As well as the devastating effects of the virus itself, the Covid-19 pandemic has disrupted the delivery of routine NHS services and, as a consequence, the experiences of patients living with long-term conditions. Recent messages have attempted to ensure that in the second wave of the virus, it’s clear that the NHS remains open and available for those who need it, and a public campaign has even been launched to encourage people to seek help.
One group that has been particularly affected are those living with heart disease. Drawing on 2,000 anonymous posts from the British Heart Foundation’s online forum, we explore the impact of the first Covid-19 wave, and the main lessons for services as we head into winter amid further restrictions.
The importance of access to and continuity of care
Many shared experiences of cancelled appointments, including surgery, investigative procedures and follow-ups, even after being told they were a priority. People also reported difficulty accessing services like NHS 111 and primary care, with some advised by their GP practice to self-manage and only get in touch in an emergency.
Face-to-face services like cardiac rehab were either suspended or moved remotely. Despite providing an alternative, people felt they were missing out on peer support with others with the same condition. Some reported not being able to speak to their usual consultant, and being unaware of who might answer their questions.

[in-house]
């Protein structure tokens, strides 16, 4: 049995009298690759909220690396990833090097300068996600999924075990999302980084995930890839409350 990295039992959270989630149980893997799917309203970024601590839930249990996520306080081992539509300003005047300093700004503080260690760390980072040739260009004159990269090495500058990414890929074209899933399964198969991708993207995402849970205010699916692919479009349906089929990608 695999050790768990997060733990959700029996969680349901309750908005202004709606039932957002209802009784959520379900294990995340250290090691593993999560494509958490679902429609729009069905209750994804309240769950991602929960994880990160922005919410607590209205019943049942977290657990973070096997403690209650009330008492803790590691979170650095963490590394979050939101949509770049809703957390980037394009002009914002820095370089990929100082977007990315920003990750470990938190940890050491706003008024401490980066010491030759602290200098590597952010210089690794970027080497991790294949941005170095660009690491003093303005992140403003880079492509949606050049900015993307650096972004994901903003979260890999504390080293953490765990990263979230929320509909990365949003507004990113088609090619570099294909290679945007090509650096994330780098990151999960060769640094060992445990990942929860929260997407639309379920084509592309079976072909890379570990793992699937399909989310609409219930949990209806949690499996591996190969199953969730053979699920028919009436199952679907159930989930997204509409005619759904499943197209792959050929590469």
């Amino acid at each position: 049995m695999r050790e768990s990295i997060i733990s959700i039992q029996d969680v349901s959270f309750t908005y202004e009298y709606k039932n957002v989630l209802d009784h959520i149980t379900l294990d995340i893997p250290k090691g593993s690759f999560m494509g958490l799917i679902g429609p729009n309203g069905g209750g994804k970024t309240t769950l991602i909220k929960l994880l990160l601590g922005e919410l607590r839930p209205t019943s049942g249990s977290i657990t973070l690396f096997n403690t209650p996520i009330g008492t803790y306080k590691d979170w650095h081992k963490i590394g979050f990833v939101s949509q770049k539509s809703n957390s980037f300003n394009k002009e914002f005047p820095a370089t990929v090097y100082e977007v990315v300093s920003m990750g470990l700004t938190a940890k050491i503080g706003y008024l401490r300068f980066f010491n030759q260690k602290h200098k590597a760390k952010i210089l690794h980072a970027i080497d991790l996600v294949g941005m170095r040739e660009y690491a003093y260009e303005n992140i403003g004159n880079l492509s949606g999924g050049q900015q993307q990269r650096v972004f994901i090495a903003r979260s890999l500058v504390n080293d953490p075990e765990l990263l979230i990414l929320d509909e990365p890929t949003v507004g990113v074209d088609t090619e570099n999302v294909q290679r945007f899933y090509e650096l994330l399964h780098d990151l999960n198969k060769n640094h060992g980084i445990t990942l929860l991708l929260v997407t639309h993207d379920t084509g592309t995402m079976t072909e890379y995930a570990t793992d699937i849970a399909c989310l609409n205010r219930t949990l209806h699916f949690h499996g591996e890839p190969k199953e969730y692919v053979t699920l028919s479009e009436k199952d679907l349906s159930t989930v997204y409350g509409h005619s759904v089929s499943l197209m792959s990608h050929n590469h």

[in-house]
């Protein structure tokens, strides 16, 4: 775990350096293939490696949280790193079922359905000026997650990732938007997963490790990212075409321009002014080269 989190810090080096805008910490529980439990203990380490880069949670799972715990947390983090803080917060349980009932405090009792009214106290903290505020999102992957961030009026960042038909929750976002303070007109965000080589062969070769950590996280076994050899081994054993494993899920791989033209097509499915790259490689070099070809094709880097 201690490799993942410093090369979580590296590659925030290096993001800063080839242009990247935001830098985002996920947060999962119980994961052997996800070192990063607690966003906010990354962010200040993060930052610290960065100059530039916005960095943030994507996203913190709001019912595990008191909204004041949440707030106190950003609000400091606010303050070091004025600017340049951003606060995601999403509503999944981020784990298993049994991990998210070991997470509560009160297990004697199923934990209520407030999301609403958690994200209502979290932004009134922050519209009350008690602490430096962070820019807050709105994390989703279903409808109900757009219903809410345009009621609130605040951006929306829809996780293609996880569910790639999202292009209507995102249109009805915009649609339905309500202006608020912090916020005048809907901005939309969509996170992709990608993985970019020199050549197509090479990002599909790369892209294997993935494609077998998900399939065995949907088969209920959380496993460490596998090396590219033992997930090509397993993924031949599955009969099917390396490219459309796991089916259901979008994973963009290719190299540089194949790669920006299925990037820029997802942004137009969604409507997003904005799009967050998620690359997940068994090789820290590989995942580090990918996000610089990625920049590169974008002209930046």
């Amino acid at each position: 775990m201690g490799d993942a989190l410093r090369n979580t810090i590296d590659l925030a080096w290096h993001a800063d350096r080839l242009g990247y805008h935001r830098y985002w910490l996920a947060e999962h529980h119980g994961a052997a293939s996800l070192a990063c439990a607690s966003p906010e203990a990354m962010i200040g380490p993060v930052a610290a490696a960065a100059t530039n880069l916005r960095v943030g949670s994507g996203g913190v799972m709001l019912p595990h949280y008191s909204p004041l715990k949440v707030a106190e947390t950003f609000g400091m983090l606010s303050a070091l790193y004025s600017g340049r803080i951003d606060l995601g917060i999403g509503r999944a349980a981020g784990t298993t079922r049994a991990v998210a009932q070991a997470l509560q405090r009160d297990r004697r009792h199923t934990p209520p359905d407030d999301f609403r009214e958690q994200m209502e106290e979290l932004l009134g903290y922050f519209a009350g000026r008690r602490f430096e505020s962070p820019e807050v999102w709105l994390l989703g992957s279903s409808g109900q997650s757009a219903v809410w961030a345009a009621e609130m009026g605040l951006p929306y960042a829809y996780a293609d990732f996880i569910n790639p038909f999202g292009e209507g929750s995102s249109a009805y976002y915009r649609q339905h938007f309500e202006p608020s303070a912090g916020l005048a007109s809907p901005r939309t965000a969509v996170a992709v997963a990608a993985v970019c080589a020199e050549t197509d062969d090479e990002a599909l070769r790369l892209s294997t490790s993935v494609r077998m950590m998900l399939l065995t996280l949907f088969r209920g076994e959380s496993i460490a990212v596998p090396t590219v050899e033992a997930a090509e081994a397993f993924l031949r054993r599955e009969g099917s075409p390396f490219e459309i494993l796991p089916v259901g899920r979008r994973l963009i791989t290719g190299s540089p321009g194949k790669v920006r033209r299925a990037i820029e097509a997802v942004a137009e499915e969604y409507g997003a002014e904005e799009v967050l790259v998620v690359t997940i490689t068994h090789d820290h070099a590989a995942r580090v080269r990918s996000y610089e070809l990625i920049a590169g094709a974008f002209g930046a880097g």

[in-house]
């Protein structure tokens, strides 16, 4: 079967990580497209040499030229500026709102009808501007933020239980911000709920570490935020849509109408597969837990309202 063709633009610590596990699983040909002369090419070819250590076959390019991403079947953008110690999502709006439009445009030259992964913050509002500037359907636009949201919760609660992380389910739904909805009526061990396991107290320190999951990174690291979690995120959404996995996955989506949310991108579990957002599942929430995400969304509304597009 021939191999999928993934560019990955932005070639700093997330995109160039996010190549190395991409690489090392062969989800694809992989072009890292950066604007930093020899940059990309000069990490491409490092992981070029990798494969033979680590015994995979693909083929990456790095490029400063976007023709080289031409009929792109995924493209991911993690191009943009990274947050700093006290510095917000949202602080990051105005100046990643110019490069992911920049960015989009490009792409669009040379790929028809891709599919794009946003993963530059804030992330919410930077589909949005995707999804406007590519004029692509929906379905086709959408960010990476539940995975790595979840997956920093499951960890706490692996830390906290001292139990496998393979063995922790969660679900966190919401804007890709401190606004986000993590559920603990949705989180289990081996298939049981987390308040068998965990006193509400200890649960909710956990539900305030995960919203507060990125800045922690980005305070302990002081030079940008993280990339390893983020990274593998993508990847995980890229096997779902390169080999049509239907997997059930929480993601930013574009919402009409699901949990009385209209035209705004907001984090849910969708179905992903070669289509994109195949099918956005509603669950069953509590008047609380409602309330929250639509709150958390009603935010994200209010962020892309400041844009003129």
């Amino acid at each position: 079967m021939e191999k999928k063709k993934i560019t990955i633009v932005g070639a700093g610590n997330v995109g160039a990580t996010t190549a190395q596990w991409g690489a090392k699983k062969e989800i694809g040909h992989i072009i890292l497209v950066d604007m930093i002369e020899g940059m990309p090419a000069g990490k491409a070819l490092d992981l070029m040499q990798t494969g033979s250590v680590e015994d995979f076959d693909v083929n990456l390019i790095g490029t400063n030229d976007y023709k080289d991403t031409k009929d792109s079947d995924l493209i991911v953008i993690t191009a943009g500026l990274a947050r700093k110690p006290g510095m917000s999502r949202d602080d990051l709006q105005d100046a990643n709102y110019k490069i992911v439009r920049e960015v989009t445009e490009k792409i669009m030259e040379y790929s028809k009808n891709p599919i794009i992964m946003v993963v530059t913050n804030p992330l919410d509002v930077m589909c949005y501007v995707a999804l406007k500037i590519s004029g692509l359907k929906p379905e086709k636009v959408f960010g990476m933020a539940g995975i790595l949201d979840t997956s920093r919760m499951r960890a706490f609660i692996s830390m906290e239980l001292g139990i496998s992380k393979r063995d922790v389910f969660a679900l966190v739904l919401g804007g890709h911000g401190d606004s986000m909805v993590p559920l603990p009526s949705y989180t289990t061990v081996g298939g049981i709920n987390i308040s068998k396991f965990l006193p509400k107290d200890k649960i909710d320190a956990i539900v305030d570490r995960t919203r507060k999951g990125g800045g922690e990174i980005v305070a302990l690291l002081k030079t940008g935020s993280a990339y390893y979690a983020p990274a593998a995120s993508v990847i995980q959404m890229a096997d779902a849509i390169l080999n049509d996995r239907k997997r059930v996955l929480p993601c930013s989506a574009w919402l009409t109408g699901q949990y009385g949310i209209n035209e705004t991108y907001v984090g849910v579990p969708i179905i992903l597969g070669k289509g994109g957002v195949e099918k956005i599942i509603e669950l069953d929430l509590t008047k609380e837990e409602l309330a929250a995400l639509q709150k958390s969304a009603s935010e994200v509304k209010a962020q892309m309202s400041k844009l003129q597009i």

Many said they were sympathetic about the need to free up capacity and the rationale of cancelling procedures that had been planned in advance. However, some were also concerned about the possible impact on their own condition, and felt that during a pandemic their situation was less important. There were also concerns about using NHS services for fear of getting the virus, thinking that staying away was safer.
Once routine care restarted, people became more confident in using NHS services again – and were positive about their care and the new procedures in place. But the full impact of missing out on care earlier during the pandemic is unclear. Not just from cancelled surgery, but also the wider disruption to their long-term conditions of missed check-ups or medication reviews, or their inability to speak to their usual health care professional.
Clear information and messaging about risk
Those considered particularly vulnerable to the virus were advised in March to shield. But a lack of information and clarity was problematic for people with heart disease, who were unclear about their individual level of risk. This included if they had a particular condition or taking a specific medication, whether the risk was the same if the condition was well managed (or surgery took place a long time ago), and how this was affected by other comorbidities or another long-term condition.
Those not officially required to shield were unclear why, and struggled to speak to someone about their situation. Some were also concerned about their ability to work (especially if they were unable to work from home).